LABELING by Yuki Yoshiura

LABELING
by Yuki Yoshiura

On the Mason jar, she pasted a product label so as not to create any bubbles beneath it. The jar was made of extra-thick brown glass that distorted vision like coke-bottom spectacles. The label thus enabled the public to quickly pick the one they wanted. She was proud of her job. She put the jar back on the conveyor belt.

Nine other women, each in a white plastic coverall with a hood, stood alternately on both sides of the line, labeling. A procession of jars came rolling down the belt at random under a row of incandescent lamps hanging low from the ceiling.

She was in charge of audacious jars. She hesitated on her first day.

“How can I tell which one is audacious?”

“You just have to look at them,” the Chief said.

So she kept an eye on jars that had an air of audaciousness—the jars that aroused a sense of intimidation in her gut—and labeled those. No one raised objections or complaints about her work, which gave her great confidence. The women before and after her were responsible for jars that were optimistic and persistent, respectively.

Each Mason jar barely fit in her hand and its weight put a burden on her wrist. Through the thick dark-colored glass the substance looked like either boysenberry jam or a lump of dead bugs. She never knew or cared what it was filled with. Her allegiance had given her a Crown status among followers of the President. She was employed for his priority project and that was enough for her.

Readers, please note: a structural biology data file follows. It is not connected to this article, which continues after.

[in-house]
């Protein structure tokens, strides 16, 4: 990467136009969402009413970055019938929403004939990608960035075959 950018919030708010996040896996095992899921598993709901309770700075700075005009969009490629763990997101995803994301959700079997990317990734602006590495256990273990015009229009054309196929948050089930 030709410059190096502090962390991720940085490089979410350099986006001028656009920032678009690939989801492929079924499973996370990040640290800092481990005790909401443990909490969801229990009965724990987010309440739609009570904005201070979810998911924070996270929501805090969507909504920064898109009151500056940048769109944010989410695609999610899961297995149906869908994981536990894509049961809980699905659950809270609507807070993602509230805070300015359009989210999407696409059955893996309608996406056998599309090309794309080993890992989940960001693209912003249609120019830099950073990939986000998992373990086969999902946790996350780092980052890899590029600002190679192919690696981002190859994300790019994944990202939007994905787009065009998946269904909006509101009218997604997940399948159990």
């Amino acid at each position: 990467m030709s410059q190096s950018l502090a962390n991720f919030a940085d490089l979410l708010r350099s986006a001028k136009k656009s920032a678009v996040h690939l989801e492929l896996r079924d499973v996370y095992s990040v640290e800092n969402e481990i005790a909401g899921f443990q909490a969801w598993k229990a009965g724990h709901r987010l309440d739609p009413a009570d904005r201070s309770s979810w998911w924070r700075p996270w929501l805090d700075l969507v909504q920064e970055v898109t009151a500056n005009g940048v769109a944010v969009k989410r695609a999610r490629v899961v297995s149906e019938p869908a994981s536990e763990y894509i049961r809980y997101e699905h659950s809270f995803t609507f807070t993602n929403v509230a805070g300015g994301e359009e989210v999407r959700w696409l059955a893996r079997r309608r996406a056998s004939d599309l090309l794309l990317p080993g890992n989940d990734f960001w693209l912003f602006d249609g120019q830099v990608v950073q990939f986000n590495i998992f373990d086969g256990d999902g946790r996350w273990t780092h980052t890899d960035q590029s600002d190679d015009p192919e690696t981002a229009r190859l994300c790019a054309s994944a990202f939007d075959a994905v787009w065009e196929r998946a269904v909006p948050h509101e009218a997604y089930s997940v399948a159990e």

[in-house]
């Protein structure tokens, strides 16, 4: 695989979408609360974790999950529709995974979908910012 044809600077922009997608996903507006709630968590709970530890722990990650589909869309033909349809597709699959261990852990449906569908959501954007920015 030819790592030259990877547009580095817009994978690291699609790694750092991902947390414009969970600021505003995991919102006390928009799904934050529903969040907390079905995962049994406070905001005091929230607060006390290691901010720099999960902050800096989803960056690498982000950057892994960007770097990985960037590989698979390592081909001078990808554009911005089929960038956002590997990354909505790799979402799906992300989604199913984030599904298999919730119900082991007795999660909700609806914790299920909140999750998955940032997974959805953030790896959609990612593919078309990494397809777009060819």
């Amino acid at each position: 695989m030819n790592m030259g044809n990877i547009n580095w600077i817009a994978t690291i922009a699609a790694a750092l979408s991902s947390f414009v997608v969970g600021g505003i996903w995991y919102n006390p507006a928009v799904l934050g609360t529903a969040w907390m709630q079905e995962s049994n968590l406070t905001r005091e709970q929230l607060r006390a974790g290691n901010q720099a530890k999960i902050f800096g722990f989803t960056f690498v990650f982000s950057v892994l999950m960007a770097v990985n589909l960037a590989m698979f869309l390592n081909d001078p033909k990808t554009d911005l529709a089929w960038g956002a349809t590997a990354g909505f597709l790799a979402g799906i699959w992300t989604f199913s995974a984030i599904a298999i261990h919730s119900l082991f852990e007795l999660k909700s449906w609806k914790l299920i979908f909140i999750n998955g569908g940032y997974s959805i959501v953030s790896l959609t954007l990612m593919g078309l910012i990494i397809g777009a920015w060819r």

She held up the next jar and saw something unusual about it. Under the metal lid embossed with the emblem of a baby hawk, a crack was running straight down to the bottom like a white hair. The gap was very thin but gave a glimpse of the material within. An iridescent fluid was swirling around, shining like a glitter ball at a party packed with people. She could have cracked open the jar to probe inside. Alternatively, she could have smashed it on the floor, exposing the contents, mixed with a thousand shards of glass. The Chief would have rushed in, blowing his silver whistle, and a slight commotion would have ensued, but she was not a timid person. Nonetheless, she pulled out one of the labels from the stack at hand. The large square label was framed by a double black line with a slogan “We Are the No. 1 Brand!” above the category name at the center. She covered the surface with the label so that the fissure was forgotten. She placed the audacious jar back on the rubber belt that kept clattering on rollers. Each Mason jar perfectly fit into one of the classifications assigned to the factory workers and none was left behind without being properly labeled.


Yuki Yoshiura currently lives, translates, and writes in Tokyo. She grew up in Japan, attended an American Studies MA in New York City, and tends to wander around the world, real and imaginary. This is her first published fiction.

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